Sunday, May 20, 2018
News Roundup

Jury pool narrowed to 135 as trial begins for man accused of tossing baby from car

TAMPA — If anyone thought the passage of another year would dim the public's memory of a dead infant on the side of Interstate 275, they were wrong.

Jury selection began on Monday in the state's second attempt to convict Richard McTear Jr. of killing his girlfriend's 3-month-old son, who was tossed from a car window onto the highway. But from the outset, it was clear that the process of finding impartial jurors with little exposure to the facts of the case could be a marathon event.

Asked by a judge for a show of hands of who had read or watched news reports about the case, roughly half of the 200 prospective jurors raised their hands. By the end of the day, 135 of them remained, the others dismissed because they knew too much or had already passed judgment. Though many could recall only the vaguest of details, nearly everyone remembered that a baby had been thrown from a moving car.

One woman burst into tears when she was asked what she knew about the case. "It's just very disturbing," she said before she was excused.

"I thought the case had disappeared somewhere," said a man who reported for jury duty. "When I saw it on the sheet, the name McTear, I just cringed." He also was sent home.

Hillsborough Circuit Judge William Fuente has set aside four weeks for McTear's trial, one of them entirely for jury selection. Some of the difficulty in selecting 12 jurors to judge McTear is due to the Hillsborough state attorney's decision to seek the death penalty. The process of finding jurors who are willing to put someone to death is more rigorous and time-consuming than jury selection for any other kind of trial.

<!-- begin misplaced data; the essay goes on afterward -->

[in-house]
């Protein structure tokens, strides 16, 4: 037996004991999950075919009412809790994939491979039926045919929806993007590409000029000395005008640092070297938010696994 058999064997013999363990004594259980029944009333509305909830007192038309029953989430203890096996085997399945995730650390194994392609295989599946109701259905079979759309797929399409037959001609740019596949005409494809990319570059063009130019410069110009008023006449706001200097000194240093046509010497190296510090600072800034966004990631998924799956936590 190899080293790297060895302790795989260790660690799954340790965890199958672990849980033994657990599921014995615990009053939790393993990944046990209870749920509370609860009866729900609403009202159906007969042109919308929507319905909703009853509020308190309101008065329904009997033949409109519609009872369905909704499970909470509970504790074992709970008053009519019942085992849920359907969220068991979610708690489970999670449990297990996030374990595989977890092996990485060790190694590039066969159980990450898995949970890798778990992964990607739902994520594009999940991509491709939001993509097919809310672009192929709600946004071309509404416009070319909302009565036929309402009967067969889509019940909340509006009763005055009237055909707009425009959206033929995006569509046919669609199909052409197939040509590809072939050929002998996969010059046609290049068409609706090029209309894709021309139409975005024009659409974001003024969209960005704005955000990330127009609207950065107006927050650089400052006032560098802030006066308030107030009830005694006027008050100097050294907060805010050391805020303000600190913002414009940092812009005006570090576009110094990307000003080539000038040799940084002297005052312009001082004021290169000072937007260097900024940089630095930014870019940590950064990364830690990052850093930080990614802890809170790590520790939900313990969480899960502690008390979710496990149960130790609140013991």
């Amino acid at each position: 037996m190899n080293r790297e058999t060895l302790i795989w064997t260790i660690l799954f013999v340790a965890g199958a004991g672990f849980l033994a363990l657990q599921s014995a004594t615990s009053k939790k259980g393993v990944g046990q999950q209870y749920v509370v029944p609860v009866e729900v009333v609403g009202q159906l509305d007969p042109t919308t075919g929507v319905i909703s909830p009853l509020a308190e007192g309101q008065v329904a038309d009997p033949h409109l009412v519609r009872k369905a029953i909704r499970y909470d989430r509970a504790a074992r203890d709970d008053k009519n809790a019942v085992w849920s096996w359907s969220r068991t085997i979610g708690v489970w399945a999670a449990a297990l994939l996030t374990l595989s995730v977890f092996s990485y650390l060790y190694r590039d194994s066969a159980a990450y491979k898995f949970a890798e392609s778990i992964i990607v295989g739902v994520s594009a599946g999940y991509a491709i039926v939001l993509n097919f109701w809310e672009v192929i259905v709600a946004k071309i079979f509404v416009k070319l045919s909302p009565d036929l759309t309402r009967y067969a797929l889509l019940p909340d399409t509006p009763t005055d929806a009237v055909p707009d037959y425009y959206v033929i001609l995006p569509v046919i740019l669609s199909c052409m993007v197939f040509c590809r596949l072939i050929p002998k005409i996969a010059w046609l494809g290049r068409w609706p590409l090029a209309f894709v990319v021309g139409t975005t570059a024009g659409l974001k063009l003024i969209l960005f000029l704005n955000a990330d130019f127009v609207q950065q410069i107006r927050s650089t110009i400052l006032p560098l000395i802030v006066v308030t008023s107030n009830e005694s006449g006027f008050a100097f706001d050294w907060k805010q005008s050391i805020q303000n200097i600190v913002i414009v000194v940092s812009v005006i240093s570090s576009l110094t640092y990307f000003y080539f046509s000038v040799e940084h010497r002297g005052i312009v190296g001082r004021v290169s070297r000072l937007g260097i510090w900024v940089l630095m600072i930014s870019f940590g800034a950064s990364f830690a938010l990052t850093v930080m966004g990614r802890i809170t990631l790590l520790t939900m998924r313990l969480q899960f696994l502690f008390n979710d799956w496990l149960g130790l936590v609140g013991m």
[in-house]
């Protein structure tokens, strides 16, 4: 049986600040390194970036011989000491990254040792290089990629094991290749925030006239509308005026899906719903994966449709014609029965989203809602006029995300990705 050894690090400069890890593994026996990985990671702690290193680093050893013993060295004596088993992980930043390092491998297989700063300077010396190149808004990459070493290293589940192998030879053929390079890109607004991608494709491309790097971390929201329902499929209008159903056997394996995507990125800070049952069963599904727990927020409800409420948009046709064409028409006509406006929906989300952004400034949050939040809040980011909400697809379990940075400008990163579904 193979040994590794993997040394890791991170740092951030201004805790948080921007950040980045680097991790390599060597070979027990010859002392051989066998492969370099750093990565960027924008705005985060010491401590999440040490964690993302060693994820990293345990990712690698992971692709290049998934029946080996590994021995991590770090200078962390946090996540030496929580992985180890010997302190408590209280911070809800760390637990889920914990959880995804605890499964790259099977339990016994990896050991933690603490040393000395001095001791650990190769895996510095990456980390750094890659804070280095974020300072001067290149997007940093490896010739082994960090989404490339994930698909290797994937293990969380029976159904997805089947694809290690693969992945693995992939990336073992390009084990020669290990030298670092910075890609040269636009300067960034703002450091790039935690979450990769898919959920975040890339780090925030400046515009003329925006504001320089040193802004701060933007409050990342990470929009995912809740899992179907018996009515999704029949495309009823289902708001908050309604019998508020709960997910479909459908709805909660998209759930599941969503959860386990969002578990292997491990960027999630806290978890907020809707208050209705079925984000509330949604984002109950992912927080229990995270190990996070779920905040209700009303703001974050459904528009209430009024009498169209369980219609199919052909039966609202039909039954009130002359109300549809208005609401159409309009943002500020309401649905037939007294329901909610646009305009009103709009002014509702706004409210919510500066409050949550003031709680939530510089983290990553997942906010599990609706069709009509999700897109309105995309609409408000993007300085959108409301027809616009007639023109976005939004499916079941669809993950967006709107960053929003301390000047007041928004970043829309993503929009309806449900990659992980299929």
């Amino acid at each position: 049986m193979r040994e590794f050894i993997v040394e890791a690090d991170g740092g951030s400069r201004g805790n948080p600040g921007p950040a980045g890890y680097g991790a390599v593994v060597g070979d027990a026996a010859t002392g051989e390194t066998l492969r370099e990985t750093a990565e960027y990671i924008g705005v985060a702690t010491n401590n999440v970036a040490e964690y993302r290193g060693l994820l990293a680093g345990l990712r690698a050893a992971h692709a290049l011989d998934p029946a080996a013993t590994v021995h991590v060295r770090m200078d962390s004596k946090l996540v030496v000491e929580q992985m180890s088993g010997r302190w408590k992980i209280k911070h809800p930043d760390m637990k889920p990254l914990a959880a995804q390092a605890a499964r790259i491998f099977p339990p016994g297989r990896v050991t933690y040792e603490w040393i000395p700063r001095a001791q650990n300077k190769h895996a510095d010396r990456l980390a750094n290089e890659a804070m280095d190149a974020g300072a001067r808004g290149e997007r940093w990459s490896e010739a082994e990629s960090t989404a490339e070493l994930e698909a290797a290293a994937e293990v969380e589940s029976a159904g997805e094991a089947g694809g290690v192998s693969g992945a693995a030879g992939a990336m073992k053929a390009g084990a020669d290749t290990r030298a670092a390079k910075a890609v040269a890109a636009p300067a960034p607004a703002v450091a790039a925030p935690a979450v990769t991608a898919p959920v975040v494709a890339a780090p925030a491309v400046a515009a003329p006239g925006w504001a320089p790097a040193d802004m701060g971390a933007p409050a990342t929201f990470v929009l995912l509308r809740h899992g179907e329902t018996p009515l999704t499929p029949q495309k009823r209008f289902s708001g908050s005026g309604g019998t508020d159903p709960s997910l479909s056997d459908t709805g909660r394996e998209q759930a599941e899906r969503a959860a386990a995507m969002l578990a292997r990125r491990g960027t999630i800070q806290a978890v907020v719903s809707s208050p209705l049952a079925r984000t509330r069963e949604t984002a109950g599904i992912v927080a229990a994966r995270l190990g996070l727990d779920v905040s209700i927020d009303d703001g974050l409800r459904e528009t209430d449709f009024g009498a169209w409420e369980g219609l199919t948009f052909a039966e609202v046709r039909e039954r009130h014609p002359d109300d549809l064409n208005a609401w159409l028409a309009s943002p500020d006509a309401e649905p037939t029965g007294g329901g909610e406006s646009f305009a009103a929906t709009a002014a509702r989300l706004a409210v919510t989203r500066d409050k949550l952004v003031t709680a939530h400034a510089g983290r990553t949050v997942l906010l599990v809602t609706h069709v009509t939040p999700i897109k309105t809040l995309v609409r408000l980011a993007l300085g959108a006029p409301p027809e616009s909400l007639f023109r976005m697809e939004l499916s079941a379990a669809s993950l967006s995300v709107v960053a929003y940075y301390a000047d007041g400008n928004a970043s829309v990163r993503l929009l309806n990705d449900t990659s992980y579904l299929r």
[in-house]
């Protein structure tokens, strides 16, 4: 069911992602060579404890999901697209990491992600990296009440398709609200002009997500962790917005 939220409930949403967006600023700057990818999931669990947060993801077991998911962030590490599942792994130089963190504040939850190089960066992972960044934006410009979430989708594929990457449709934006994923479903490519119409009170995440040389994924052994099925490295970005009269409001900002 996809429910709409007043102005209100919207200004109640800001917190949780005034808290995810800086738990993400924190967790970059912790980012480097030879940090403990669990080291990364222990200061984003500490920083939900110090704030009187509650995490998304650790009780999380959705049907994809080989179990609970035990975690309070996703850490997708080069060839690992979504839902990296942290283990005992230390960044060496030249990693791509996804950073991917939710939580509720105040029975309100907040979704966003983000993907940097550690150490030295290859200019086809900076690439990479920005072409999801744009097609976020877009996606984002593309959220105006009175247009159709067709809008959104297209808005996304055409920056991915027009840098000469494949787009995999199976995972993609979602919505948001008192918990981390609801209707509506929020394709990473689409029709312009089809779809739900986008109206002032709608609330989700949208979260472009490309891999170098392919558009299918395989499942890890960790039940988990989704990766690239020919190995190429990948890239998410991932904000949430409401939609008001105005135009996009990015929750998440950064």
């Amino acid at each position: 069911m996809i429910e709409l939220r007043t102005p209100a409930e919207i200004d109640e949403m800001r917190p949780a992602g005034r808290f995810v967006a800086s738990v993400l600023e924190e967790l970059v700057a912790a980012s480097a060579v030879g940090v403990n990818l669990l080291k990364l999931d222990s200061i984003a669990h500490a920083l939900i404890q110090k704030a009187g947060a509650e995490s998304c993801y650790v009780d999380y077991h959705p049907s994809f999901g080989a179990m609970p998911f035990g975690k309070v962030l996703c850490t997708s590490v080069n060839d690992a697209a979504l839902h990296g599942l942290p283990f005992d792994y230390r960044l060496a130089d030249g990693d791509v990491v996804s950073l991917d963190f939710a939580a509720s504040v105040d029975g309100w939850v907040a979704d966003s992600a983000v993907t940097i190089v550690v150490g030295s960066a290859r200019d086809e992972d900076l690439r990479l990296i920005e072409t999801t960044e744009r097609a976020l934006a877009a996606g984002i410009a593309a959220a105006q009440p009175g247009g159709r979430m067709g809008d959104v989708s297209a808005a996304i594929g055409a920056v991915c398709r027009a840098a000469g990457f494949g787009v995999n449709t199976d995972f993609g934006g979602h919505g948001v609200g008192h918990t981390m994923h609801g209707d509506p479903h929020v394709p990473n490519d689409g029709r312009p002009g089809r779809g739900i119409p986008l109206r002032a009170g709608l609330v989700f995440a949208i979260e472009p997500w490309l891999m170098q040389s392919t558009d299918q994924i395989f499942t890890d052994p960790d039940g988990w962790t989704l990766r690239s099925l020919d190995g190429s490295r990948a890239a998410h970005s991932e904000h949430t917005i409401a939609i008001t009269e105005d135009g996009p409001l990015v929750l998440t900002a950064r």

Florida law dictates that the same jury chosen to decide a defendant's guilt must stay on for the second portion of the trial, called the penalty phase. After hearing new arguments, the jury recommends either death or life imprisonment, advice to which the judges must give "great weight."

McTear's first murder trial in 2013 ended abruptly days after it began when the baby's mother, Jasmine Bedwell, testified about threats McTear allegedly made toward her infant son. The alleged threats were related to earlier charges of which McTear had been acquitted and were not supposed to be discussed at trial. Bedwell's unexpected comments led the judge to declare a mistrial.

Five years have passed since the day in May 2009, when Emanuel Wesley Murray Jr. was found dead on the side of Interstate 275 near Fowler Avenue. Now 26 years old, McTear appeared in court on Monday looking more baby-faced than he had at the time of his arrest. After slipping on a tie that his attorney had knotted, he pulled on an oversized suit jacket to complete the look of a child dressing in his father's clothes. His father watched from the back of the courtroom.

Law enforcement authorities said McTear, who was not the boy's father, attacked Bedwell and her son in her apartment. He is accused of throwing Emanuel onto the concrete, then driving off with the boy and tossing him out the window of a moving car. His car was found abandoned an hour after a passer-by spotted the baby.

The day before Emanuel died, Bedwell was scheduled to appear in court to seek a restraining order against McTear, but she never showed. In her request for protection, she claimed that McTear had violent tendencies, mental health problems and was armed and dangerous.

Attorneys for McTear have called Bedwell's credibility into doubt. She is the prosecution's key witness, and the only person, defense attorneys say, who has placed McTear in her apartment immediately before the baby's death.

Contact Anna M. Phillips at [email protected] or (813) 226-3354. Follow her @annamphillips.

 
Comments
Rays hang on to beat Angels 5-3 behind Robertson slam, get back to .500